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Hunting for Hope: A Father's Journey

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Hunting for Hope begins with a hiking trip in the Rockies meant to get at the root of the strife between the author and his teenage son. On their first day in the mountains, Jesse lashes out: "You look at any car, and all you think is pollution, traffic, roadside crap. You say fast food's poisoning our bodies and TV's poisoning our minds....You make me feel the planet's dying, and people are to blame, and nothing can be done about it. There's no room for hope. Maybe you can get along without hope, but I can't." ...
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Overview

Hunting for Hope begins with a hiking trip in the Rockies meant to get at the root of the strife between the author and his teenage son. On their first day in the mountains, Jesse lashes out: "You look at any car, and all you think is pollution, traffic, roadside crap. You say fast food's poisoning our bodies and TV's poisoning our minds....You make me feel the planet's dying, and people are to blame, and nothing can be done about it. There's no room for hope. Maybe you can get along without hope, but I can't." This confrontation - and the realization that Sanders's despair has darkened his son's world - is what sets him on the deeply felt father's journey that is at the heart of Hunting for Hope. He sets out to accumulate, in a narrative threaded with the moving remainder of the father-son trip, his own reasons for facing the future with hope.
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Editorial Reviews

Publishers Weekly - Publisher's Weekly
In these wise and luminous essays, Sanders takes on big themes: living a centered life, our relation to animals and to nature, the survival of human values in our greed-driven commercial culture. The leitmotif is his not-quite-extinguished hope for a livable, sane world offering people a decent future--a hope he nurtures despite the ecological devastation, family breakdown and moral decay he sees. Notable among these 15 adventurous essays are "Skill," a meditation on the life-enhancing use or the misuse of one's innate talents; "The Way of Things," an attempt to reconcile modern cosmology with ancient beliefs in a divine creator; "Body Bright," a Blakean call for cleansing the doors of perception, reconnecting with the planet and our fellow creatures; and "Fidelity," which explores marriage as an arena for the fulfillment of desire. The thread through this labyrinth of ideas is Sanders's account of backpacking in the Colorado Rockies with his son whose optimism tempers the fatherly pessimism. Although these beautifully written pieces are reminiscent of Wendell Berry's essays in their economy, grace and moral passion, Sanders projects his own distinctive voice, at once recognizably Midwestern (he's from Indiana by way of Ohio) and universal. Editor, Deanne Urmy; agent, John Wright. (Sept.)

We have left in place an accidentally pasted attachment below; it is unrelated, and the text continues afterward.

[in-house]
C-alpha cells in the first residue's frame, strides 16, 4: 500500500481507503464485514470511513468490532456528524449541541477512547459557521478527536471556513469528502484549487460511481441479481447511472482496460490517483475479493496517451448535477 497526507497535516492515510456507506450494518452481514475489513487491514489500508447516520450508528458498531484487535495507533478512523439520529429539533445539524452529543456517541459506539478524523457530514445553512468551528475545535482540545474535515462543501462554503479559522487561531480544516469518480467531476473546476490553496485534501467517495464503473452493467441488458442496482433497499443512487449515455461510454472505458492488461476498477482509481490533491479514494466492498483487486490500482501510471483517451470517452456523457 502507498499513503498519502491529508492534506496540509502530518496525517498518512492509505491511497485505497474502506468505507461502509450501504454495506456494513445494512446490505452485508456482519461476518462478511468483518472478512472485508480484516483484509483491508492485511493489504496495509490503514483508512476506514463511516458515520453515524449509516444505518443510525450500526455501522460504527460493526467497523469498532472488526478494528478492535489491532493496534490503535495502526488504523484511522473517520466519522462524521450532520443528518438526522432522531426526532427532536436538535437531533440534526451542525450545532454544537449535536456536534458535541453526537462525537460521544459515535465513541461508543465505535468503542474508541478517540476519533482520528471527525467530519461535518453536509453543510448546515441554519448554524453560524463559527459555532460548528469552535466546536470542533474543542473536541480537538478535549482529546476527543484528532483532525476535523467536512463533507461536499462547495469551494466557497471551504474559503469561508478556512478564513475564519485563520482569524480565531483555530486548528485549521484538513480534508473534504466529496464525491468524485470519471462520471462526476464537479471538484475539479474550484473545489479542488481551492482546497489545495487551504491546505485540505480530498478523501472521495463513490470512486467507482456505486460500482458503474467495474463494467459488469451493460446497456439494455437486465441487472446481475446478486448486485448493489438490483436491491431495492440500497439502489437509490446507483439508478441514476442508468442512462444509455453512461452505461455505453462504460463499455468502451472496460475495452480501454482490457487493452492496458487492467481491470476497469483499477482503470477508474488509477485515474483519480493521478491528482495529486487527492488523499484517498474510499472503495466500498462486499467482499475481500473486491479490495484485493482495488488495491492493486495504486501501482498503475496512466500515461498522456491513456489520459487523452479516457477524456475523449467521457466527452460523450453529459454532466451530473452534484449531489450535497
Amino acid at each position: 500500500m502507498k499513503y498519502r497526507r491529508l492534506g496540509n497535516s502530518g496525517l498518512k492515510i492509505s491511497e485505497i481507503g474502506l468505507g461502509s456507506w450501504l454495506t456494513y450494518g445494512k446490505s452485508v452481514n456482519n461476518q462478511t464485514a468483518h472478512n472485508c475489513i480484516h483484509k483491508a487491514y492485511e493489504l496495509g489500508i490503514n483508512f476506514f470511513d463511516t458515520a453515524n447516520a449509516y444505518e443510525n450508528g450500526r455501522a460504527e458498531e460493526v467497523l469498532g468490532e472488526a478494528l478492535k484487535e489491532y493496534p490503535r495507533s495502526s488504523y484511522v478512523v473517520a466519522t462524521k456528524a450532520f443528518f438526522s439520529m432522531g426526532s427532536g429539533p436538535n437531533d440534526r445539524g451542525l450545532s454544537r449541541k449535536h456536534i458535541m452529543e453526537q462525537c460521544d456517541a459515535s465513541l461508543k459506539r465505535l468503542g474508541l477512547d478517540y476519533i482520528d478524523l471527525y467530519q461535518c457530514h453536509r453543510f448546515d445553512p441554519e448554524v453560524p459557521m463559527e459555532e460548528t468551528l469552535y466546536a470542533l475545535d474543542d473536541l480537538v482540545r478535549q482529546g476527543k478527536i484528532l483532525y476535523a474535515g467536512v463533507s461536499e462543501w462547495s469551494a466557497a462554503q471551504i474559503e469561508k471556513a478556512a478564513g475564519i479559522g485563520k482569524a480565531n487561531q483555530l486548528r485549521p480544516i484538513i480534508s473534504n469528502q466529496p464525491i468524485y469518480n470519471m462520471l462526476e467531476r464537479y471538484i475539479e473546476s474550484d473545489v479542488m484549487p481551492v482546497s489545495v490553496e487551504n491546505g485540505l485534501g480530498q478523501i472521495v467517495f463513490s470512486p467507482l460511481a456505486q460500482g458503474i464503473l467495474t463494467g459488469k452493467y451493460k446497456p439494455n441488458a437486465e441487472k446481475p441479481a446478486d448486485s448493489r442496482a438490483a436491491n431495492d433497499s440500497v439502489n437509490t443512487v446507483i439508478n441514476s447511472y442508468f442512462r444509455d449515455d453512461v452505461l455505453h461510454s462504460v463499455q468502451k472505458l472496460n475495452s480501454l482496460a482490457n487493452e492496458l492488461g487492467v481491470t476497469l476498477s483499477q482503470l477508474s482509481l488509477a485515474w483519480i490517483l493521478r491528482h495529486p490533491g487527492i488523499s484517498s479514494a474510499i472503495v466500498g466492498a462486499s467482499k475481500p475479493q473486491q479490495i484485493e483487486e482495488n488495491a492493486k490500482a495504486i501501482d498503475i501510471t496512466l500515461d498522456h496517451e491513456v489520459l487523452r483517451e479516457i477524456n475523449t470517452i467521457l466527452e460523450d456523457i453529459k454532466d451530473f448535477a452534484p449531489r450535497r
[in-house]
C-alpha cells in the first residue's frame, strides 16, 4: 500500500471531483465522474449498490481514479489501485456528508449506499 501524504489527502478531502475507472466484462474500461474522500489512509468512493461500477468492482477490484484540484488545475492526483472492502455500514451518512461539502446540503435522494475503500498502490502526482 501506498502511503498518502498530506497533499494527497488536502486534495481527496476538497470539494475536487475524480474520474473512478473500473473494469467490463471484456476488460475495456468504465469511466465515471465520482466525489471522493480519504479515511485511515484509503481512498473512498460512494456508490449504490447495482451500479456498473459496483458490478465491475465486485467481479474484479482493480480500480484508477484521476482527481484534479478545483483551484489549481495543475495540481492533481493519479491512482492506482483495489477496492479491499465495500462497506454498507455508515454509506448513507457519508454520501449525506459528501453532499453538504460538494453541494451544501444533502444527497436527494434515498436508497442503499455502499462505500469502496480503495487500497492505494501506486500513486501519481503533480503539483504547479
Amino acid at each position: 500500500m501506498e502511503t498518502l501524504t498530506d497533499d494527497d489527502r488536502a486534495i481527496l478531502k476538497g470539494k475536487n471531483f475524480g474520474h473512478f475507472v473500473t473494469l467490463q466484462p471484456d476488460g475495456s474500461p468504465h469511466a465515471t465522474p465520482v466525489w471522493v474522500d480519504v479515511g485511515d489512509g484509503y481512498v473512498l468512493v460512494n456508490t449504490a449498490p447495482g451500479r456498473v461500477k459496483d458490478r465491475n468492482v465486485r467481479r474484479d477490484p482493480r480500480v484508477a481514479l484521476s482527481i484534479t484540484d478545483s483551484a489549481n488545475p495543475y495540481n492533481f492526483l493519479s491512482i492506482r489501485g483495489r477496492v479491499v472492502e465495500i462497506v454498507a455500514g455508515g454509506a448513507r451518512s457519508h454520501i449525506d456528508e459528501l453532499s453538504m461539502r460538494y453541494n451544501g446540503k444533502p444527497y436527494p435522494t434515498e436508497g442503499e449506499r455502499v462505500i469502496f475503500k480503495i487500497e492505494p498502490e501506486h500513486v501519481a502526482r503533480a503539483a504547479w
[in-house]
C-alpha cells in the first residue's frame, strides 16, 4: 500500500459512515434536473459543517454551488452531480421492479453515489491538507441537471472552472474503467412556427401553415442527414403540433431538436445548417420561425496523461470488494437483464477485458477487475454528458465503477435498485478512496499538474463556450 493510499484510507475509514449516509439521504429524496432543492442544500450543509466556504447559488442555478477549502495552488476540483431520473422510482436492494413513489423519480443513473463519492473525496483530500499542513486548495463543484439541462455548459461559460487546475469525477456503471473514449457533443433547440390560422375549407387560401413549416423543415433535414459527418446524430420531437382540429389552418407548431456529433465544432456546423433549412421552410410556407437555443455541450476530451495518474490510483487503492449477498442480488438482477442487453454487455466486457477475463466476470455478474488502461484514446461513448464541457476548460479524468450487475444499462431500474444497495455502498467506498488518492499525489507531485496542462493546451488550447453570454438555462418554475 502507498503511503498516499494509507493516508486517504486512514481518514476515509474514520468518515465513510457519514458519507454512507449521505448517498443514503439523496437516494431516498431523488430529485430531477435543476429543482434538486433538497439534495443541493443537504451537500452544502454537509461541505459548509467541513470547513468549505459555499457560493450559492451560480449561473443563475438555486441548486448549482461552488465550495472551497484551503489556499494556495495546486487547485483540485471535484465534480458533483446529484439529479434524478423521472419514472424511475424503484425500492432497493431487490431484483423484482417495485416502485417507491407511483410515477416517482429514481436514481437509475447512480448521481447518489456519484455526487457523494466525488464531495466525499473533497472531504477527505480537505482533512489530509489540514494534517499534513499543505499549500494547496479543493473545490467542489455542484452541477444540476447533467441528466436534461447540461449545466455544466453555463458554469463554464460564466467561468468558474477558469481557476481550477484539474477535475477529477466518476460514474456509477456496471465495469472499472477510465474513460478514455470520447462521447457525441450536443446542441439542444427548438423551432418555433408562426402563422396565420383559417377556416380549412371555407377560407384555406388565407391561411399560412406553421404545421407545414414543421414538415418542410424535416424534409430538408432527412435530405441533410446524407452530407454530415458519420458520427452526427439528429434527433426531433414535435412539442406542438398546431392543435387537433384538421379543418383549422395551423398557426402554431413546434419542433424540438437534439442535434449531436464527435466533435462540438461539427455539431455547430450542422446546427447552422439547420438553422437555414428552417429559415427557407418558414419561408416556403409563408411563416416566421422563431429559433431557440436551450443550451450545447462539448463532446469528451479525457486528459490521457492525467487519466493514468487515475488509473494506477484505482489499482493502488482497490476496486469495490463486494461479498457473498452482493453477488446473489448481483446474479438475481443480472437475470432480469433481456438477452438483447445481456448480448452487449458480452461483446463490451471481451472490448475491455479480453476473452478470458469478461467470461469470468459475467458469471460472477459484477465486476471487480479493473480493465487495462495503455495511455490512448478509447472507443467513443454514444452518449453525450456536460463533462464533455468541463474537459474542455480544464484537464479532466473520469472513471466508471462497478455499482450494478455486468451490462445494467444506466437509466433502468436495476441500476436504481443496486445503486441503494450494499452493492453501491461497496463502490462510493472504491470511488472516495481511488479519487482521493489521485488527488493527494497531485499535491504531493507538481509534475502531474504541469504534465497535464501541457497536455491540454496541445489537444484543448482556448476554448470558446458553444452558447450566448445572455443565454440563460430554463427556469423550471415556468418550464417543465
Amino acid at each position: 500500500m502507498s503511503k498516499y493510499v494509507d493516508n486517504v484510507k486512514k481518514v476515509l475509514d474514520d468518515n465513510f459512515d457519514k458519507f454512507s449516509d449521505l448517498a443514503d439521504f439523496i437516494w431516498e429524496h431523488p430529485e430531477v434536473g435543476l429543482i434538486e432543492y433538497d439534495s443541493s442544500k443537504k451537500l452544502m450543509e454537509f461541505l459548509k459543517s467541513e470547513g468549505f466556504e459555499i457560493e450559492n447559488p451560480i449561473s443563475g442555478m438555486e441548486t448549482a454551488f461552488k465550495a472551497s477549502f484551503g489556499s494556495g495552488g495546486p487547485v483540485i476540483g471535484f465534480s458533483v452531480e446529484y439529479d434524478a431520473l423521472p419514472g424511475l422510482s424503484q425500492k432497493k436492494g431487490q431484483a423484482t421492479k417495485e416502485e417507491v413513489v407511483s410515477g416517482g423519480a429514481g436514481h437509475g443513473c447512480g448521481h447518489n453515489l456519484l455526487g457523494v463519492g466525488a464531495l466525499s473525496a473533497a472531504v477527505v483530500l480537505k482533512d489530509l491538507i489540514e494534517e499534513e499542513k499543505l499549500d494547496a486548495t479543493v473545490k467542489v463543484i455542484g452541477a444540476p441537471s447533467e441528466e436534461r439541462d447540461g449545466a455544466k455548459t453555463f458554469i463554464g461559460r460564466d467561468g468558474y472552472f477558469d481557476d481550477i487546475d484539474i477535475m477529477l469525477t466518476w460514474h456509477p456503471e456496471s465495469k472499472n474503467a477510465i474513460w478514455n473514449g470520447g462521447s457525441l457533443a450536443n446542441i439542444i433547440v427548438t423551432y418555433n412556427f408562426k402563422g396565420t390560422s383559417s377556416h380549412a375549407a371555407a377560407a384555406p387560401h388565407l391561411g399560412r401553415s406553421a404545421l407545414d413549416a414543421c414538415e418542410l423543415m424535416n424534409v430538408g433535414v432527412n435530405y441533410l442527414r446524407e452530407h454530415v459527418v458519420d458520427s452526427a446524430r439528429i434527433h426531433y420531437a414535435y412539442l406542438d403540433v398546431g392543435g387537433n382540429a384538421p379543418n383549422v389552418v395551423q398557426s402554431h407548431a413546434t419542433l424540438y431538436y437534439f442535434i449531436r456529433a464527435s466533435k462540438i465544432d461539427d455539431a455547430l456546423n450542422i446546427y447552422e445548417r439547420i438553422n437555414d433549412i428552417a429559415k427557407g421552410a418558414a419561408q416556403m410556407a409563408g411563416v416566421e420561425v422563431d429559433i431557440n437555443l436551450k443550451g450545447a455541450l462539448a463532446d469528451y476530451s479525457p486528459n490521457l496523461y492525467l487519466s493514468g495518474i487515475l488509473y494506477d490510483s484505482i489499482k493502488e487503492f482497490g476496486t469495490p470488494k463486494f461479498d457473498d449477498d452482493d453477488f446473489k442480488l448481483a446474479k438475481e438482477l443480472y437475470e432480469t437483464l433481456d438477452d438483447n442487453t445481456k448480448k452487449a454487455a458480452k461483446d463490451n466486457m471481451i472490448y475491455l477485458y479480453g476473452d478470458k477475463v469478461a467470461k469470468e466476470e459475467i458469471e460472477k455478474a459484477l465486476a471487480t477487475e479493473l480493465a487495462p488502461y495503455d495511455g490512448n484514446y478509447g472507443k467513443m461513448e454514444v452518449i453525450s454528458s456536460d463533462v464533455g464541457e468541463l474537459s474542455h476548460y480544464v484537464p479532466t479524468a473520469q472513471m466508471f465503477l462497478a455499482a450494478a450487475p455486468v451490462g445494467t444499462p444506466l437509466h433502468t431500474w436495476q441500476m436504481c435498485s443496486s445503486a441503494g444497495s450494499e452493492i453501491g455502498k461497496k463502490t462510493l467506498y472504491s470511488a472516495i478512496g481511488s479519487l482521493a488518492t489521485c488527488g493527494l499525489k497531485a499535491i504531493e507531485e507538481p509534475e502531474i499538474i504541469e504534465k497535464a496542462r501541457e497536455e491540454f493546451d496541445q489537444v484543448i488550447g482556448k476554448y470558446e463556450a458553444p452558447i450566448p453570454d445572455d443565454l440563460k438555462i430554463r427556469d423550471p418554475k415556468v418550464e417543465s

Larry Smith
The narrative story he tells is of personal relationships as he struggles to win for his grown children a reason for hope and a faith in the future....In these personal yet universal writings Sanders answers our private doubts by confirming our collective human spirit.
— Parabola
Kirkus Reviews
A beautifully written tribute to natural beauty, addressed by a tree-hugging hippie dad to his Generation X son. The last time we followed a father and son traveling this profoundly was in Robert Pirsig's Zen and the Art of Motorcycle Maintenance. While Pirsig called on technology in his search for the sublime, Sanders remains very much the steadfast Romantic anti-technologist (evoking shades of Thoreau and Emerson). This philosophical book's occasion involves his very '90s son Jason, who, at 17, is weary of hearing his father criticize every aspect of our current, coarse lack of interest in the environment. After all, it is hard to keep up with such a sensitive and erudite father, and so Jason ends up walking ahead of his dad on their excursion to the Rocky Mountains. When he accuses the elder Sanders of darkening their world unduly with bleak complaints, the author realizes that his son is partly right to carp about all of Sandersþs carping. He then tries to make up for it, panning persuasively for hope in nature. He peppers his prose with quotes from a wide range of writers, especially the great naturalists and Romantics; cites examples of ecosystems or species that are now actually rebounding; and wins from Jason a temporary truce. Sanders truly communes with the natural world, reveling in its simplicity and wild charms. Still, despite the book's premise as a response to the Jasons of this world, Sanders fails to reckon seriously with his boy, just as he grows maudlin about his daughter's very conventional wedding. For Sanders, as for Keats, beauty is truth. But his amoral vision makes him a more cogent artist than teacherþexcept for die-hard Romantic readers.
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Product Details

  • ISBN-13: 9780807063248
  • Publisher: Beacon
  • Publication date: 8/1/1998
  • Pages: 200
  • Product dimensions: 5.78 (w) x 8.80 (h) x 0.83 (d)

Table of Contents

1 Where the Search Begins 1
2 Mountain Music I 4
3 Leaping Up in Expectation 18
4 Wildness 28
5 Body Bright 42
6 Mountain Music II 58
7 Family 63
8 Fidelity 79
9 Skill 96
10 Mountain Music III 113
11 Simplicity 123
12 Beauty 139
13 The Way of Things 154
14 Mountain Music IV 170
15 Living in Hope 185
Notes 192
Words of Thanks 199
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